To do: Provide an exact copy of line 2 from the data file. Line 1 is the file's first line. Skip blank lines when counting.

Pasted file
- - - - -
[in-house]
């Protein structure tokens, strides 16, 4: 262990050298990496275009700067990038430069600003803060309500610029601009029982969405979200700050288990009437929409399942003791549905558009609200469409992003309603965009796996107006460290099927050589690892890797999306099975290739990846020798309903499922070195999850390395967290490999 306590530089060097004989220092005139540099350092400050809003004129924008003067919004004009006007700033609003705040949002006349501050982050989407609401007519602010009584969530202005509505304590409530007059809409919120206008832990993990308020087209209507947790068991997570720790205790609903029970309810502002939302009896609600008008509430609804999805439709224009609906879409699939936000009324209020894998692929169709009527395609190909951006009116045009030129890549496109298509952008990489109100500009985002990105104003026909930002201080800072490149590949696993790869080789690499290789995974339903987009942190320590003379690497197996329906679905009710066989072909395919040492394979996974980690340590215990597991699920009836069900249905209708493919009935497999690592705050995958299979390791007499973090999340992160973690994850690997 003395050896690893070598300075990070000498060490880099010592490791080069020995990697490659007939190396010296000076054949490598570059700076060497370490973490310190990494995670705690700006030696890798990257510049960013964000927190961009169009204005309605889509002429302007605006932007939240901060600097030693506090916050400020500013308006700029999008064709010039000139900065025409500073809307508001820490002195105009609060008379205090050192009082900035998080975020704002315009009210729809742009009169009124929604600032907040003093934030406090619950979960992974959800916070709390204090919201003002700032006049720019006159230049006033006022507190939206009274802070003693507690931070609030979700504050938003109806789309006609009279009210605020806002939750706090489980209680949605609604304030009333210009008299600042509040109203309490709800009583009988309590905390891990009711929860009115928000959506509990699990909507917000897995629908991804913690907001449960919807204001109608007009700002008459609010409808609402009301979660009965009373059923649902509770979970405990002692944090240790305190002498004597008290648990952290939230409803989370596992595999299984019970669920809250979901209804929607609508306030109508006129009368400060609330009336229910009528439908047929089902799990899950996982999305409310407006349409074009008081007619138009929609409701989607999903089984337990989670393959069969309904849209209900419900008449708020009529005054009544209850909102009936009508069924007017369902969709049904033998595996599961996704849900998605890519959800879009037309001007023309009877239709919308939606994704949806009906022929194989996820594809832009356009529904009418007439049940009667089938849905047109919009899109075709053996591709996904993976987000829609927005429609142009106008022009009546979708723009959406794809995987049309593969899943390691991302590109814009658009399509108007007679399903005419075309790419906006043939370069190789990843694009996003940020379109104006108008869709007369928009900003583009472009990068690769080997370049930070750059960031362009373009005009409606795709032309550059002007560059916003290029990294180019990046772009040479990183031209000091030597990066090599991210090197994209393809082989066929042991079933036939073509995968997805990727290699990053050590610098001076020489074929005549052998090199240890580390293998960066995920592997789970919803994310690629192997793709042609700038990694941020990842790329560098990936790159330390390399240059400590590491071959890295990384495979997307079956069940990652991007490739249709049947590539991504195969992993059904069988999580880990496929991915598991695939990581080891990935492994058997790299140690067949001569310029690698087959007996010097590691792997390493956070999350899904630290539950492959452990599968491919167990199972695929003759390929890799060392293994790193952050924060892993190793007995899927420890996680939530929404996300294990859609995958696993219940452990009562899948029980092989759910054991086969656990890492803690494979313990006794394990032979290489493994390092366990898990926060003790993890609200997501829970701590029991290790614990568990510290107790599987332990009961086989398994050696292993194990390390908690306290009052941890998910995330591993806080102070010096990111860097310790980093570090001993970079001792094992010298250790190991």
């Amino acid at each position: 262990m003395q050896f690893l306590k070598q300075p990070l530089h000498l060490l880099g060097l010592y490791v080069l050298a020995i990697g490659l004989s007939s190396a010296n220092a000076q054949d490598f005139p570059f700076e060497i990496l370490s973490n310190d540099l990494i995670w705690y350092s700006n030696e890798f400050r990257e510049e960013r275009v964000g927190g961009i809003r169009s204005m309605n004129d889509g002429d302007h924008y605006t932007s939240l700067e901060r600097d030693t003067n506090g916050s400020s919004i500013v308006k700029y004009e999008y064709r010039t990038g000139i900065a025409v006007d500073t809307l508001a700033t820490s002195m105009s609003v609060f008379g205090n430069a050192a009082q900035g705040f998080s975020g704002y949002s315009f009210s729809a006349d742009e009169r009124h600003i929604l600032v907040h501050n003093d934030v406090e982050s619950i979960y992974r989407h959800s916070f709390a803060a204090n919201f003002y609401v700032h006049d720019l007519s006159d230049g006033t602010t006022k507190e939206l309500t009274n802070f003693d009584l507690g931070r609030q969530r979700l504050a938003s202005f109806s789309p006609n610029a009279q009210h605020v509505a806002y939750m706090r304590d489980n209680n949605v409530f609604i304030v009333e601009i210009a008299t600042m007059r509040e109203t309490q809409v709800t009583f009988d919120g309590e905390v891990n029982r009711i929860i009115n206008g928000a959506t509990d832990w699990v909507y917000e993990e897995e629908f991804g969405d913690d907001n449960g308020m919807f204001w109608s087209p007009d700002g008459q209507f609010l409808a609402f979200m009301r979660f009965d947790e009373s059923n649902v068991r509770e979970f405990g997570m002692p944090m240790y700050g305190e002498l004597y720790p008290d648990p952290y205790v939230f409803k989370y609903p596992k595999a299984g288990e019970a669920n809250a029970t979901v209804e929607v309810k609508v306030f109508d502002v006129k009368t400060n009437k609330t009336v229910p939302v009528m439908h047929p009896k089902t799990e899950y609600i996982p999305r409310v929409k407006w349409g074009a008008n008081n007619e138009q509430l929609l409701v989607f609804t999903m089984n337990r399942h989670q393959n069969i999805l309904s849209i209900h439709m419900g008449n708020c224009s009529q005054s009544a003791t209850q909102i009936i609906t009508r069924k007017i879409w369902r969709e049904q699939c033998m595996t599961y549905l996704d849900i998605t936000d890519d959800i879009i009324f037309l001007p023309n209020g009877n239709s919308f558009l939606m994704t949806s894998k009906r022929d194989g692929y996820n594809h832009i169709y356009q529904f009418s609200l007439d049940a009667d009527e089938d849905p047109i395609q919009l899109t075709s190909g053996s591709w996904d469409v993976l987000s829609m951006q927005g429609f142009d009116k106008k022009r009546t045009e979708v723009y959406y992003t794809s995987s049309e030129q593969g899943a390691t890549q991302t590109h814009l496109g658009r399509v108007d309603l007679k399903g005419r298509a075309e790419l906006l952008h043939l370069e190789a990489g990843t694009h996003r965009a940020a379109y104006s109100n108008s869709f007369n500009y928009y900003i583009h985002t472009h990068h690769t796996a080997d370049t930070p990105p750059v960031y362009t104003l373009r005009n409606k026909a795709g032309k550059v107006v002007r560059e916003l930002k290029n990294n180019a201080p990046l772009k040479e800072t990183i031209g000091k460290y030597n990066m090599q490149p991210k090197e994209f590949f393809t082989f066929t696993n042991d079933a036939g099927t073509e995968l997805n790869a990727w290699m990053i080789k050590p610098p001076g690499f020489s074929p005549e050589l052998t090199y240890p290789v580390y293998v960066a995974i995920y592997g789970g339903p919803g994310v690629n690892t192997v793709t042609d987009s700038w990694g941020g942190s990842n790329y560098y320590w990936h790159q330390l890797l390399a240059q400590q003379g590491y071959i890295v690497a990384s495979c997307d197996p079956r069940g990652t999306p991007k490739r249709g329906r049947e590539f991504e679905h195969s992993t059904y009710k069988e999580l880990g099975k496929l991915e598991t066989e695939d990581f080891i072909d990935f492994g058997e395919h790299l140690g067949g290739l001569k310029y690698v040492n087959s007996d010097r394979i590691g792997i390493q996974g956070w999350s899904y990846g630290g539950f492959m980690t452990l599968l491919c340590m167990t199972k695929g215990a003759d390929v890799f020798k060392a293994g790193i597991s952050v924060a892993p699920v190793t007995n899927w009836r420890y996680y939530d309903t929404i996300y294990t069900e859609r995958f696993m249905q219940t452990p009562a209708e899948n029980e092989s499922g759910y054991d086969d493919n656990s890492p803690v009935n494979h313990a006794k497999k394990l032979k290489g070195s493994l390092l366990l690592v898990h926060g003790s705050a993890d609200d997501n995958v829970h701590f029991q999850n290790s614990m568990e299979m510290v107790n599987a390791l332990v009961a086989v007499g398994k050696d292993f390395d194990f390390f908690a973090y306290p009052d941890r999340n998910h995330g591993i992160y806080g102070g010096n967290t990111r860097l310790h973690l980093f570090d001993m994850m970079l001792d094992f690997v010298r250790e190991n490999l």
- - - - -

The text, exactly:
């Protein structure tokens, strides 16, 4: 262990050298990496275009700067990038430069600003803060309500610029601009029982969405979200700050288990009437929409399942003791549905558009609200469409992003309603965009796996107006460290099927050589690892890797999306099975290739990846020798309903499922070195999850390395967290490999 306590530089060097004989220092005139540099350092400050809003004129924008003067919004004009006007700033609003705040949002006349501050982050989407609401007519602010009584969530202005509505304590409530007059809409919120206008832990993990308020087209209507947790068991997570720790205790609903029970309810502002939302009896609600008008509430609804999805439709224009609906879409699939936000009324209020894998692929169709009527395609190909951006009116045009030129890549496109298509952008990489109100500009985002990105104003026909930002201080800072490149590949696993790869080789690499290789995974339903987009942190320590003379690497197996329906679905009710066989072909395919040492394979996974980690340590215990597991699920009836069900249905209708493919009935497999690592705050995958299979390791007499973090999340992160973690994850690997 003395050896690893070598300075990070000498060490880099010592490791080069020995990697490659007939190396010296000076054949490598570059700076060497370490973490310190990494995670705690700006030696890798990257510049960013964000927190961009169009204005309605889509002429302007605006932007939240901060600097030693506090916050400020500013308006700029999008064709010039000139900065025409500073809307508001820490002195105009609060008379205090050192009082900035998080975020704002315009009210729809742009009169009124929604600032907040003093934030406090619950979960992974959800916070709390204090919201003002700032006049720019006159230049006033006022507190939206009274802070003693507690931070609030979700504050938003109806789309006609009279009210605020806002939750706090489980209680949605609604304030009333210009008299600042509040109203309490709800009583009988309590905390891990009711929860009115928000959506509990699990909507917000897995629908991804913690907001449960919807204001109608007009700002008459609010409808609402009301979660009965009373059923649902509770979970405990002692944090240790305190002498004597008290648990952290939230409803989370596992595999299984019970669920809250979901209804929607609508306030109508006129009368400060609330009336229910009528439908047929089902799990899950996982999305409310407006349409074009008081007619138009929609409701989607999903089984337990989670393959069969309904849209209900419900008449708020009529005054009544209850909102009936009508069924007017369902969709049904033998595996599961996704849900998605890519959800879009037309001007023309009877239709919308939606994704949806009906022929194989996820594809832009356009529904009418007439049940009667089938849905047109919009899109075709053996591709996904993976987000829609927005429609142009106008022009009546979708723009959406794809995987049309593969899943390691991302590109814009658009399509108007007679399903005419075309790419906006043939370069190789990843694009996003940020379109104006108008869709007369928009900003583009472009990068690769080997370049930070750059960031362009373009005009409606795709032309550059002007560059916003290029990294180019990046772009040479990183031209000091030597990066090599991210090197994209393809082989066929042991079933036939073509995968997805990727290699990053050590610098001076020489074929005549052998090199240890580390293998960066995920592997789970919803994310690629192997793709042609700038990694941020990842790329560098990936790159330390390399240059400590590491071959890295990384495979997307079956069940990652991007490739249709049947590539991504195969992993059904069988999580880990496929991915598991695939990581080891990935492994058997790299140690067949001569310029690698087959007996010097590691792997390493956070999350899904630290539950492959452990599968491919167990199972695929003759390929890799060392293994790193952050924060892993190793007995899927420890996680939530929404996300294990859609995958696993219940452990009562899948029980092989759910054991086969656990890492803690494979313990006794394990032979290489493994390092366990898990926060003790993890609200997501829970701590029991290790614990568990510290107790599987332990009961086989398994050696292993194990390390908690306290009052941890998910995330591993806080102070010096990111860097310790980093570090001993970079001792094992010298250790190991």